Jean-Luc Godard, France, 1966
Pop Art was born in the 1950’s and became the dominant art movement of the 60’s, when Godard was making his film. One of the principals of Pop Art was to take a sample of elements present in consumer society, such as objects, pictures, advertising texts and comic strips and remove them from their natural context, isolating them, sometimes combining them and inviting them to be seen as works of art.
This is exactly what Goddard does in this sequence. He isolates the speech bubbles from comic strips, the words and phrases from Ferrania and Total advertising billboards, places grafitti over them (the burst of shots on the word ‘Liberty’), he puts his actors in front of bill hoardings where the adverts have been ripped off, rendering them as random, unpredictable collages of colour, much in the style of the artist Rotella.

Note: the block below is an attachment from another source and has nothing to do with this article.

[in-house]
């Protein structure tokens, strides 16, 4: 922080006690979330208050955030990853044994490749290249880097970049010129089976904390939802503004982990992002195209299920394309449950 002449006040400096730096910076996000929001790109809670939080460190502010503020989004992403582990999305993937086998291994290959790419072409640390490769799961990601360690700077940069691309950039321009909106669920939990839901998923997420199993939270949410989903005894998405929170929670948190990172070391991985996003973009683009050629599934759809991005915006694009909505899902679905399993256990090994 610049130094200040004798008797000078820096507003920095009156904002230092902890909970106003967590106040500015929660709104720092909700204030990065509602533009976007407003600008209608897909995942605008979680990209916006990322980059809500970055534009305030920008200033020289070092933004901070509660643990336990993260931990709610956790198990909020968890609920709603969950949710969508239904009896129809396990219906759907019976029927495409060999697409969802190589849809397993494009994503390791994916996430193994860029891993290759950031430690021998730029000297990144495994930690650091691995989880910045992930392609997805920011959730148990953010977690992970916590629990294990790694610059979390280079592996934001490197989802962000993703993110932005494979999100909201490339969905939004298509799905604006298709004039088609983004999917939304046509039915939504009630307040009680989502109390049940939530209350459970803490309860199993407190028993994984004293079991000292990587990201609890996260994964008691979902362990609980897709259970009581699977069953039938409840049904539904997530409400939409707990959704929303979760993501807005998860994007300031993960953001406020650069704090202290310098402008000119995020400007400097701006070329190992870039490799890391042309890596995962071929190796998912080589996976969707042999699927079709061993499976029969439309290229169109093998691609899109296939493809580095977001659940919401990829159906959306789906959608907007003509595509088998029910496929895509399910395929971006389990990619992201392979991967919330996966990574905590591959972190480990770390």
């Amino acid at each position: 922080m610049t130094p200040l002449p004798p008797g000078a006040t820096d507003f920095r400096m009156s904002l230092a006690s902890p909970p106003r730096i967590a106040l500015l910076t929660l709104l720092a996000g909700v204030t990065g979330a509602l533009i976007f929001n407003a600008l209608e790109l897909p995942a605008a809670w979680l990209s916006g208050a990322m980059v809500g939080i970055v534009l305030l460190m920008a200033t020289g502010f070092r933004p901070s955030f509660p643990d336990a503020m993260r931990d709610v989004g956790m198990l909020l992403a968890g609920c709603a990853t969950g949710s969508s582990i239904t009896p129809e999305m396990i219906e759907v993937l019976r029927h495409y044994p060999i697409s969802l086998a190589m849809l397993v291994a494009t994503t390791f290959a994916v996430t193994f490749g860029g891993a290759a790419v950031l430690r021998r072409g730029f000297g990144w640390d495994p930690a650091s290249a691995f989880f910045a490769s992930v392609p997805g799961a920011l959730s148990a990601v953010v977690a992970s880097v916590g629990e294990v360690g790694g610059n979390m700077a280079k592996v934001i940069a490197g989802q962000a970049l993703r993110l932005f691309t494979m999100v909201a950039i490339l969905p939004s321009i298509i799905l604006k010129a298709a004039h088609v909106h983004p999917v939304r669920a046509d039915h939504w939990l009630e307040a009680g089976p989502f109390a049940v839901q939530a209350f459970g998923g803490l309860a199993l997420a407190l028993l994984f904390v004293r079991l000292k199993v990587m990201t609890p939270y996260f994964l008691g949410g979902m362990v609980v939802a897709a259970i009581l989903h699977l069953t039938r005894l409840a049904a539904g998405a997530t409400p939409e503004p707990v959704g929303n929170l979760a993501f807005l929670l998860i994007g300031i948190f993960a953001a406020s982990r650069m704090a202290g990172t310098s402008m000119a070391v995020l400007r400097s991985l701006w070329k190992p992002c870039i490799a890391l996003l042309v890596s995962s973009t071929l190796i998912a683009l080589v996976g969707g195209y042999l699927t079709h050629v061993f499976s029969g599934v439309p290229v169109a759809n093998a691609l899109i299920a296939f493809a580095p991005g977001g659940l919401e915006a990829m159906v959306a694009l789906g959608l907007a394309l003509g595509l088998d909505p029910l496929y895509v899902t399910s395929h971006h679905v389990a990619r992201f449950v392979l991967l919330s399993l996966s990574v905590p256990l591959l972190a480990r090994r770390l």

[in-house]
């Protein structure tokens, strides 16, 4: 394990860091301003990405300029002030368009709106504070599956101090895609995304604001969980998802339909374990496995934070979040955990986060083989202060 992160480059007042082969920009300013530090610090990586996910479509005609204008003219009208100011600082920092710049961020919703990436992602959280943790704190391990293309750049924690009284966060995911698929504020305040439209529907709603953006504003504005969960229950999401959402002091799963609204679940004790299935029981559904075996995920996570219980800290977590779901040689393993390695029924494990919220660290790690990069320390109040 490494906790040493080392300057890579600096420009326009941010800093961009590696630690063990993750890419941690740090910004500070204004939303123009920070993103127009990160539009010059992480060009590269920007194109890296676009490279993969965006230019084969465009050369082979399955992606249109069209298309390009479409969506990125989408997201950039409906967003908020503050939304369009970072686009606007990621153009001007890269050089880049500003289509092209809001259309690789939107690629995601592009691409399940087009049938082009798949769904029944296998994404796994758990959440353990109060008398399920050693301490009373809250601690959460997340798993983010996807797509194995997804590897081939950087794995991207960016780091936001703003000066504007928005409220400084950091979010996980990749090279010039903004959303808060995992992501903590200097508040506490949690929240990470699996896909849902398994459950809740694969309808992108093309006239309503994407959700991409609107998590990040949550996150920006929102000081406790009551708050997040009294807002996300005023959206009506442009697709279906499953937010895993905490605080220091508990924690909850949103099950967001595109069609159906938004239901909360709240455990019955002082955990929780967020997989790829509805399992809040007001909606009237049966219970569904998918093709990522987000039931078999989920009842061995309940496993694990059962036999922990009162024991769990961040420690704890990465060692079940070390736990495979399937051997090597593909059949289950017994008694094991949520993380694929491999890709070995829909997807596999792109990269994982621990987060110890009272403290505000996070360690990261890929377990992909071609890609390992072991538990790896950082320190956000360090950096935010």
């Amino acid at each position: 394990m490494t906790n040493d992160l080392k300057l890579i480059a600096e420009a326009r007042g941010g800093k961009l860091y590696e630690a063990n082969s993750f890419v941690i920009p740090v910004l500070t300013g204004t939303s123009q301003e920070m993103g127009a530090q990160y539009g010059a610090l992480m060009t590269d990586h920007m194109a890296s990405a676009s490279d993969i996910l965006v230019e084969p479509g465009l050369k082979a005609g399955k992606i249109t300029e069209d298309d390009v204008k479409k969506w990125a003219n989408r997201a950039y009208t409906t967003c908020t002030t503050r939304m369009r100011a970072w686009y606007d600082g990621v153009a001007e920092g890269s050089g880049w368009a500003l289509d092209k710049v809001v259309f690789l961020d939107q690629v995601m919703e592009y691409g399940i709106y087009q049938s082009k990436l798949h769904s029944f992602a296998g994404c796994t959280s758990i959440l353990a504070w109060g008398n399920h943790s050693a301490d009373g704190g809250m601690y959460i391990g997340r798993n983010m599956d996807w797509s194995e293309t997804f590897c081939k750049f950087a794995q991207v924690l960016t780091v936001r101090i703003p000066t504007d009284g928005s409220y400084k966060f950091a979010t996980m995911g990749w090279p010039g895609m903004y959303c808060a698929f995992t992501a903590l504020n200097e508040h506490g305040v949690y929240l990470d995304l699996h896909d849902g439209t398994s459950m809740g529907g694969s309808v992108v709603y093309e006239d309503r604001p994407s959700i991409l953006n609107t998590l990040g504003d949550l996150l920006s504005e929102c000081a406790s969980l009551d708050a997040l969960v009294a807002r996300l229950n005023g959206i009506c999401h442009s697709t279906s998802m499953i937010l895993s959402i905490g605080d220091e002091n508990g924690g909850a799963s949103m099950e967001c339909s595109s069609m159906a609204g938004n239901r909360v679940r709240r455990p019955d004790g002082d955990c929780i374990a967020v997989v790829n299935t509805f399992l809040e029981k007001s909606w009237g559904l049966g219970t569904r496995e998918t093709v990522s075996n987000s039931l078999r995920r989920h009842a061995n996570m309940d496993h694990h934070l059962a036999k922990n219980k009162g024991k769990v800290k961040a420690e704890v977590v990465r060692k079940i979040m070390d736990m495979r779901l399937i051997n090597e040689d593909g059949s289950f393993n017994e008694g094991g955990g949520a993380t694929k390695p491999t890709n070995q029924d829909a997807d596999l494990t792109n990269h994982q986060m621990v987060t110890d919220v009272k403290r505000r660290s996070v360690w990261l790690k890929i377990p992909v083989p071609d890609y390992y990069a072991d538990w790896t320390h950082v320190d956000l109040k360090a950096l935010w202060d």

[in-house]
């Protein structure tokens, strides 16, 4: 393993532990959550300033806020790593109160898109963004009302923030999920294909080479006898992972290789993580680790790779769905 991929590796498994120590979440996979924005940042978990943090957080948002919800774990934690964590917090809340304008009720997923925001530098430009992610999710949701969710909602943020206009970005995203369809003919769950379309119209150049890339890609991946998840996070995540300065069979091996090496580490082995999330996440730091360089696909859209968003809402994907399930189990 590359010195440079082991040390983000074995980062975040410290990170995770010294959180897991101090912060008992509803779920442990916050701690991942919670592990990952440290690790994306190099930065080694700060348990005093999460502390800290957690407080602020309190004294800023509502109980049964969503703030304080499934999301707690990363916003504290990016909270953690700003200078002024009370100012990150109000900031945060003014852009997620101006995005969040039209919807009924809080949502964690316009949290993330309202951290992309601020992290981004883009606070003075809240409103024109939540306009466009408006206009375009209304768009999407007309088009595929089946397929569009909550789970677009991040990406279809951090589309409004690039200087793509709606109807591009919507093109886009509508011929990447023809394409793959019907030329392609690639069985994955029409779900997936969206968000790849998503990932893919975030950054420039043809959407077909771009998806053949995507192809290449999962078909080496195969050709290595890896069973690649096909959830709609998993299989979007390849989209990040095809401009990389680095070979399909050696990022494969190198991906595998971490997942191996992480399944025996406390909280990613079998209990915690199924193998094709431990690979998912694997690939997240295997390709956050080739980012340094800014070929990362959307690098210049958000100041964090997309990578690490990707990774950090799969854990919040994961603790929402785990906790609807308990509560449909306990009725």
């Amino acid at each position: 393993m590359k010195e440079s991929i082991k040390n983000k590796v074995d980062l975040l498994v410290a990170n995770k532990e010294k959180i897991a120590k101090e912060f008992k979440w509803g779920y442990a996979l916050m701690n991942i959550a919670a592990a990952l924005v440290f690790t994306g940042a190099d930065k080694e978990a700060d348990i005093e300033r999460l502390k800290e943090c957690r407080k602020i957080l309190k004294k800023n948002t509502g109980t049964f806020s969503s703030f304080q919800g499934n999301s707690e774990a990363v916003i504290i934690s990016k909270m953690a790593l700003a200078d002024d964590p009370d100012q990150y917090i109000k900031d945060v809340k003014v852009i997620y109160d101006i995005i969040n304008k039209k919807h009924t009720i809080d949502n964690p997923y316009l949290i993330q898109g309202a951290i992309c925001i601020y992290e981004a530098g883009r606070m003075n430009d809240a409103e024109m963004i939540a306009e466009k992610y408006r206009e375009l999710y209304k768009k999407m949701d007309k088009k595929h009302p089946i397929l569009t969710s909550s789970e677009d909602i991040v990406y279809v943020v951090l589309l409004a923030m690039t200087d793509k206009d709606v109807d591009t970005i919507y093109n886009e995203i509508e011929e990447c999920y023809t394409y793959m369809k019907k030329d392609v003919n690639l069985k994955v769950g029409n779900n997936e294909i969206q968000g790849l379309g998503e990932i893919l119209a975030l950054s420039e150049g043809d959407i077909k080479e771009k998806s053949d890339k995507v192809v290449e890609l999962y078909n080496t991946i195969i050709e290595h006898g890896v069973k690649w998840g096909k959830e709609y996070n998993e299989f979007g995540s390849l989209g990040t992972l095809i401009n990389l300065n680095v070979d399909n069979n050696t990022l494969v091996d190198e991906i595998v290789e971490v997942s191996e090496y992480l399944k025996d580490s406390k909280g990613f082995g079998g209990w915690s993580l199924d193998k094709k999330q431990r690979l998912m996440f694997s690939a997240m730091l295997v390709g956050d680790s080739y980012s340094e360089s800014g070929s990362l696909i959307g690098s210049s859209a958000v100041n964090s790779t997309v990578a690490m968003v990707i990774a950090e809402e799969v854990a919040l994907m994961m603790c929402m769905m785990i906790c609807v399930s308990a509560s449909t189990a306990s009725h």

In the shot where Anna Karina is stretched out on the floor of the garage, Godard composes an arrangement of primary coloured objects around her, placing in the frame a red car jack and the blue lid of a paint pot to suggest the colours of the French flag in this ironically titled film, Made in USA.